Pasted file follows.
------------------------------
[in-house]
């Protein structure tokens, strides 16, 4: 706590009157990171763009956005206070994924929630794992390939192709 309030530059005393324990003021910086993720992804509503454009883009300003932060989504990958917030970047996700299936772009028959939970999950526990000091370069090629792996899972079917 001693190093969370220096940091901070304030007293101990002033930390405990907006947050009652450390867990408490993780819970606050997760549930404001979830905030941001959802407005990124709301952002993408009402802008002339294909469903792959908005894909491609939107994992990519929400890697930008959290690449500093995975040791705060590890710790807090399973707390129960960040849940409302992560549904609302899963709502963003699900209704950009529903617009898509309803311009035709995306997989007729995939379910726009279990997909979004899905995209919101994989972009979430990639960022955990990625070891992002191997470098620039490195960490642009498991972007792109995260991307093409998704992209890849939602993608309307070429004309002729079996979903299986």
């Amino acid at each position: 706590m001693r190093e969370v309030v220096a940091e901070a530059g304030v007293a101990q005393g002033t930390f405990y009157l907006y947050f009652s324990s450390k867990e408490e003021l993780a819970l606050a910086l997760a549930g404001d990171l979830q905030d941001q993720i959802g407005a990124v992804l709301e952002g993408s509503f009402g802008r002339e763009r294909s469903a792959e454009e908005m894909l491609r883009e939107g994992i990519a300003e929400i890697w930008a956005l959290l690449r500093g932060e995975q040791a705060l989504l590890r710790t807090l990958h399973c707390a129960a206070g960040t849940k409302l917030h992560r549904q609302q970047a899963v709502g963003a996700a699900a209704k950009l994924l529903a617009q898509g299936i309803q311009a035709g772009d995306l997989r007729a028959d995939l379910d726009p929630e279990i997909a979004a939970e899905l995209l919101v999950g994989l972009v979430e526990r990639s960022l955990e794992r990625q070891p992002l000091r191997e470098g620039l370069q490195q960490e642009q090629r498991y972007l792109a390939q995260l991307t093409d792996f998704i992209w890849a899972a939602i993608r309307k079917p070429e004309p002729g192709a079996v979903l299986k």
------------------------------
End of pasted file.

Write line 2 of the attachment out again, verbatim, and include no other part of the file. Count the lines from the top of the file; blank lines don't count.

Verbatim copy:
């Protein structure tokens, strides 16, 4: 706590009157990171763009956005206070994924929630794992390939192709 309030530059005393324990003021910086993720992804509503454009883009300003932060989504990958917030970047996700299936772009028959939970999950526990000091370069090629792996899972079917 001693190093969370220096940091901070304030007293101990002033930390405990907006947050009652450390867990408490993780819970606050997760549930404001979830905030941001959802407005990124709301952002993408009402802008002339294909469903792959908005894909491609939107994992990519929400890697930008959290690449500093995975040791705060590890710790807090399973707390129960960040849940409302992560549904609302899963709502963003699900209704950009529903617009898509309803311009035709995306997989007729995939379910726009279990997909979004899905995209919101994989972009979430990639960022955990990625070891992002191997470098620039490195960490642009498991972007792109995260991307093409998704992209890849939602993608309307070429004309002729079996979903299986």